But then we have "Whatever Happened, Happened".  And that's where things get *really* wobbly.  Okay, Jack just won't operate on Ben?  I mean, sure, maybe Jack is in that headspace now.  But doesn't he already know there's no way he can kill Ben? and if it's a fait accompli, doesn't he have that whole Hippocratic Oath thing to conform to?  Okay, fine.  Jack doesn't operate.  And they can't call the other island doctor because... of something.  We're not sure.  Fine.

And then... then they decide to put this shock-y teenager in a big minibus and go off-roading, to take him to the Others.

Now, don't get me wrong.  There are explicit explanations as to why Juliet thinks this is the right thing to do.  (What didn't occur to me on first viewing:  Juliet was an Other, and probably knows a fair amount about their Otherly technology.)  But the whole thing *feels* illogical.  And if it feels wrong, then it doesn't matter how many explanations they dump into the script.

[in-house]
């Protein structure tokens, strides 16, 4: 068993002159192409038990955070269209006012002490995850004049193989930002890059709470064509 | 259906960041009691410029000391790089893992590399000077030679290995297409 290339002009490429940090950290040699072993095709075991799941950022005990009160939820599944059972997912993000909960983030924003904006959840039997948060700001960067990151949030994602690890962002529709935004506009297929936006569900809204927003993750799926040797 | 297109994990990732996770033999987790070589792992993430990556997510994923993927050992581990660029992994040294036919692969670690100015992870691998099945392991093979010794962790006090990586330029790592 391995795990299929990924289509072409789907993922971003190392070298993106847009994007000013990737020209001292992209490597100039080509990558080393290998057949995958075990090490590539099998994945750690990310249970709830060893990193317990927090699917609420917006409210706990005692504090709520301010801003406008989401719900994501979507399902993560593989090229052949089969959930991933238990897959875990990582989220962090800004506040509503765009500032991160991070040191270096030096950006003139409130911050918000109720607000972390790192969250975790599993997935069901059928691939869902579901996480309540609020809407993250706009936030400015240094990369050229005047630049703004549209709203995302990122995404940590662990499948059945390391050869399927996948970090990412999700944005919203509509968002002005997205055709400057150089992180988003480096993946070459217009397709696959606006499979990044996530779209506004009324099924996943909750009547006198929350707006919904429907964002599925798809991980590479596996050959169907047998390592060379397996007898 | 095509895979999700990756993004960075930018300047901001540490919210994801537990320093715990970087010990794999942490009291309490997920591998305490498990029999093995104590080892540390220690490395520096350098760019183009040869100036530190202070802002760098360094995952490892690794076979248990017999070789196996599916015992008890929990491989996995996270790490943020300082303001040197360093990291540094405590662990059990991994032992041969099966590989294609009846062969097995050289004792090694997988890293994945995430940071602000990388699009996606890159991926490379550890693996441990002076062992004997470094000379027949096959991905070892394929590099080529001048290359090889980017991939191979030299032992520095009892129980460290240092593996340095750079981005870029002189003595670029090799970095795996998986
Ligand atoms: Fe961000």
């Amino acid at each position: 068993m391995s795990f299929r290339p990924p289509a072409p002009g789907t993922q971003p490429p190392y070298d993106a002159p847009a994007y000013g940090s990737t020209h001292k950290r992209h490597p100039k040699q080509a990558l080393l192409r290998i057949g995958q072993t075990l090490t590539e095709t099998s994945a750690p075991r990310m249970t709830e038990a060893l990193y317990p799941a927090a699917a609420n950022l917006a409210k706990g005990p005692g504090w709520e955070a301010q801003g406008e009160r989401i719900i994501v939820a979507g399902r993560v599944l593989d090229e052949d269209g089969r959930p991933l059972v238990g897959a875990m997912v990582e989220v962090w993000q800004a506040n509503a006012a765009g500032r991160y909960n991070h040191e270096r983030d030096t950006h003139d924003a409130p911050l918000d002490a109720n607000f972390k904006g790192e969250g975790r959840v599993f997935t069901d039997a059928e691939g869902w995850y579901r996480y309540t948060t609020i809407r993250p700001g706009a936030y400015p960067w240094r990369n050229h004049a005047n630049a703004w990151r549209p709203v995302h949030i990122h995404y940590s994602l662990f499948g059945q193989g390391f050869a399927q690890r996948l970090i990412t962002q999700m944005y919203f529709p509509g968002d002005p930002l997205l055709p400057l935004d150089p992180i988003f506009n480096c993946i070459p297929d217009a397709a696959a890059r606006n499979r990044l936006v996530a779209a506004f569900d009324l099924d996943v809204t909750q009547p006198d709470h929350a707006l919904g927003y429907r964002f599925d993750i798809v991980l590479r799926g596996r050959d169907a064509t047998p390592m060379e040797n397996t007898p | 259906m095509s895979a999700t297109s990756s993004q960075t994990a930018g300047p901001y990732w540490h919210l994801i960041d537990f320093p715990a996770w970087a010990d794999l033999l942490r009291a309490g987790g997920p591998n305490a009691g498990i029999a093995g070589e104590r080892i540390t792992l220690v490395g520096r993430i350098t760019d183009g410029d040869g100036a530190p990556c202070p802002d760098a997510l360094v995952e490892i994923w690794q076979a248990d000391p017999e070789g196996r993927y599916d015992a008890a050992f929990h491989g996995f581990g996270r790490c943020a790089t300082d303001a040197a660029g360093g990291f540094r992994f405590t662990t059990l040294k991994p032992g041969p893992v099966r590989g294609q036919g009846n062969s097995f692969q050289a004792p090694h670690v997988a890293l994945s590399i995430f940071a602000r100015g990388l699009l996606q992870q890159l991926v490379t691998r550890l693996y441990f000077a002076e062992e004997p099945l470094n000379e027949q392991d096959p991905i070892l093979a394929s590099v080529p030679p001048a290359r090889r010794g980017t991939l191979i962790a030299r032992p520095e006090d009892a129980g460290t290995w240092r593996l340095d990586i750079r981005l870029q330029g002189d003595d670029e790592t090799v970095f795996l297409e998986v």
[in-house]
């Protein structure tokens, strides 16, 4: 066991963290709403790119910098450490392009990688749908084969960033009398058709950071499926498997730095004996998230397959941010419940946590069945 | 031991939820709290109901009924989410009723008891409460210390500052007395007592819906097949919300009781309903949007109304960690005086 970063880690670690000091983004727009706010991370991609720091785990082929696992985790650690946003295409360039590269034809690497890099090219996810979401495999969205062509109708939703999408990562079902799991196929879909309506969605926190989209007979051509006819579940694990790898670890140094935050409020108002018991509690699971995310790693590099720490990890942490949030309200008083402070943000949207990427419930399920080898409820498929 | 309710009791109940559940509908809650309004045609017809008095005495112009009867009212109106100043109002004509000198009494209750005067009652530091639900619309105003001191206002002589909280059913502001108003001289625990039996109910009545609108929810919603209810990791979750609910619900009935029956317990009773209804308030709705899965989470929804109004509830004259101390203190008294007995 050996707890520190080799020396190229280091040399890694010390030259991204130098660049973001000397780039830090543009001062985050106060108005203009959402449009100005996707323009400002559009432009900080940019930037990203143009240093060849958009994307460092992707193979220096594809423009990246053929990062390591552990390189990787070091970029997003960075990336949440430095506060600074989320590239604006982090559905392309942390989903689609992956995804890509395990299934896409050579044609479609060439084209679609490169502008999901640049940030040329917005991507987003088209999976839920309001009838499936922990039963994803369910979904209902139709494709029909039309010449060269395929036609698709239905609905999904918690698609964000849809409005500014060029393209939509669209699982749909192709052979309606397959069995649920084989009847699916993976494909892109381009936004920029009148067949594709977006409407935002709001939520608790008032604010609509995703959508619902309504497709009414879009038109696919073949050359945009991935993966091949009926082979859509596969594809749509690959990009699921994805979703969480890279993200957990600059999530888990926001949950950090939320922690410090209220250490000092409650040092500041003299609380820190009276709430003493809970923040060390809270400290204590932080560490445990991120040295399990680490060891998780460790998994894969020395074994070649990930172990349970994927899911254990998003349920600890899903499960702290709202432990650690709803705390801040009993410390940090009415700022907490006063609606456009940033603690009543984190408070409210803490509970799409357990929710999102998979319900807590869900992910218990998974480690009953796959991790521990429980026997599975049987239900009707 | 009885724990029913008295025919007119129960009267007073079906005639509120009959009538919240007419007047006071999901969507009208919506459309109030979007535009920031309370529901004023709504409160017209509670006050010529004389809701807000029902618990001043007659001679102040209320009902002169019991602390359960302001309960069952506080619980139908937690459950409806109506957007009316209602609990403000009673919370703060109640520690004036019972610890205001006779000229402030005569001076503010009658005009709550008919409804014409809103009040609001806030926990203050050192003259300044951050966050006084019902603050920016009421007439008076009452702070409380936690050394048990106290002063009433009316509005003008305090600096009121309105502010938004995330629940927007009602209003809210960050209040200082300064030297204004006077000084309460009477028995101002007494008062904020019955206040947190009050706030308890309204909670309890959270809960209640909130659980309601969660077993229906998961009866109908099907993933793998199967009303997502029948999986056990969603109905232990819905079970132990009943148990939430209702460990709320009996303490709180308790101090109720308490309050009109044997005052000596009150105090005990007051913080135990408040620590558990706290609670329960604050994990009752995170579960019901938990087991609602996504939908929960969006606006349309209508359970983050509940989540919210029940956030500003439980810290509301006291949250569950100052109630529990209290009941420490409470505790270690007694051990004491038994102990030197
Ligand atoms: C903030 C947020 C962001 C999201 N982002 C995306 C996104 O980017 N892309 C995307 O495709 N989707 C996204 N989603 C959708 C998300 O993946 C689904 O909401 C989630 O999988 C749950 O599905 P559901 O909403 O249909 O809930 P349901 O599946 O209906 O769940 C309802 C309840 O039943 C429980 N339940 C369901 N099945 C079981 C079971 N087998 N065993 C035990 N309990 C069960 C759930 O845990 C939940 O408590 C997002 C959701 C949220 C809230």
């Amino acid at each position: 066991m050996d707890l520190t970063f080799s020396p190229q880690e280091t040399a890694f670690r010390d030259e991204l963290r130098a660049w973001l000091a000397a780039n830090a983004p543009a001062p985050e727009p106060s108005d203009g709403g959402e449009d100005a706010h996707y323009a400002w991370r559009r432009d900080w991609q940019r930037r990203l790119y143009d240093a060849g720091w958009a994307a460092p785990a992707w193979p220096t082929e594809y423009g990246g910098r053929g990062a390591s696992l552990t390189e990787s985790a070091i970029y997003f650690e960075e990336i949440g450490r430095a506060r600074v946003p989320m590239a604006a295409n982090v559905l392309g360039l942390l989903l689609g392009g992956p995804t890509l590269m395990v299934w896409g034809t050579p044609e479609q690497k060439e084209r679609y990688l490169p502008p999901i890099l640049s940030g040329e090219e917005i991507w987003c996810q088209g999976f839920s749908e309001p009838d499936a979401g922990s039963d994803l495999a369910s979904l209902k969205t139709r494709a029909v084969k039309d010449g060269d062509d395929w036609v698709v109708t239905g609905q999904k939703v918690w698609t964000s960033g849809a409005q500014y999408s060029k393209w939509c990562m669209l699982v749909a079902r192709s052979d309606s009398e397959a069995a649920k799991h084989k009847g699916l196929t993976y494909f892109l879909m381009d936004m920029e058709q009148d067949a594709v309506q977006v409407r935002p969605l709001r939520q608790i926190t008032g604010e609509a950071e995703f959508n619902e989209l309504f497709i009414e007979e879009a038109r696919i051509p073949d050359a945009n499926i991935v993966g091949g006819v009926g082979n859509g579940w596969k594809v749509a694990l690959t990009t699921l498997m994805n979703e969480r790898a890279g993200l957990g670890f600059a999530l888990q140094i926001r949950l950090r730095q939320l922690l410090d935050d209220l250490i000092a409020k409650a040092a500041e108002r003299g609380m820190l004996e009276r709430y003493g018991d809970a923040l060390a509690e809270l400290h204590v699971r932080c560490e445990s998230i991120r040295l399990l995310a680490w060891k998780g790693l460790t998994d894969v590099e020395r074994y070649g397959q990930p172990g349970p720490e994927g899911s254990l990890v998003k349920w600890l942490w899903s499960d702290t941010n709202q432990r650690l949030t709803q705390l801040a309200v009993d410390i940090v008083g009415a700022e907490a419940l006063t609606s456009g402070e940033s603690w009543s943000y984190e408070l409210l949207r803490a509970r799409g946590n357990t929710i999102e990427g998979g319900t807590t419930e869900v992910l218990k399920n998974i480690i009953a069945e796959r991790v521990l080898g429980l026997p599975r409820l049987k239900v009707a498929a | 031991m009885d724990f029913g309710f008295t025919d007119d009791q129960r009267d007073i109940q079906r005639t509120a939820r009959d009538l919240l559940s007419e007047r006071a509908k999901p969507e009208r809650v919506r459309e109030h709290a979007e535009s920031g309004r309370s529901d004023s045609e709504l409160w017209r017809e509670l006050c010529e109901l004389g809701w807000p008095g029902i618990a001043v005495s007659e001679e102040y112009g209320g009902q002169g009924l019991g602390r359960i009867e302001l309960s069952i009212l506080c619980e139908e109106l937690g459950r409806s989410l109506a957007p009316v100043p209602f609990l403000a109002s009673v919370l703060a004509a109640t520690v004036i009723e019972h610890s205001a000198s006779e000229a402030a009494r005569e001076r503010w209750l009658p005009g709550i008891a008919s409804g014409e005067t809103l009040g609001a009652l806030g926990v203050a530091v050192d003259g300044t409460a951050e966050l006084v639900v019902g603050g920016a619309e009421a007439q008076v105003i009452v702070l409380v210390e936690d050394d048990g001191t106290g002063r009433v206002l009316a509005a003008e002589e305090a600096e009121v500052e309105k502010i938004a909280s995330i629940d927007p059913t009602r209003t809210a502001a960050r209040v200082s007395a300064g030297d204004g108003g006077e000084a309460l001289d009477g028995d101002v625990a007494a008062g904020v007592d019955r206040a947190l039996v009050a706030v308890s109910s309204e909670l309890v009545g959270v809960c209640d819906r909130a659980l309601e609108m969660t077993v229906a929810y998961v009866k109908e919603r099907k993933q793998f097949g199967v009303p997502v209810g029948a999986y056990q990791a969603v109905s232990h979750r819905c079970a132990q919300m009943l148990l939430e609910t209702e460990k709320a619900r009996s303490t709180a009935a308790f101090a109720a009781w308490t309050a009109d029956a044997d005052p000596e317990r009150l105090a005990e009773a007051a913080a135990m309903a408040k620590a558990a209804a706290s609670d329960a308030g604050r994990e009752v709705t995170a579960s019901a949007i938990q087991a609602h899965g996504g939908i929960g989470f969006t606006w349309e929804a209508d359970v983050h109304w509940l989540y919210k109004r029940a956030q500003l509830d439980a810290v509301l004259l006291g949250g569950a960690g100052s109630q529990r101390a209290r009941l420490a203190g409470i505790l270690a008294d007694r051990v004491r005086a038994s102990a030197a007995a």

And even if it had felt logical, the Ben storyline still would have felt stale as we got into "Whatever Happened, Happened."  Once I knew that Ben didn't die and the single-timeline-no-paradoxes theory still prevailed, I knew that it was just going to be one of those Twilight-Zone-ish stories where well-meaning time travelers bring about the awful outcome they so dreaded.  O-ho, the irony![2]

It resolved the "Sayid shoots Ben" setup in the dullest way possible.  Ben lives, everything we knew about time travel is still true, and Ben doesn't even remember the shooting (a memory which would have recontextualized Ben's initial capture and torture scenes rather brilliantly).


Another problem:  sadly, I can't cotton to Kate episodes in general, and "Whatever Happened, Happened" was a Kate episode.  I suppose I don't much like Kate as a character.  I'm not sure why.  Evangeline Lilly is certainly appealing (more so in interviews than in character -- the actress seems about a billion times smarter than her character).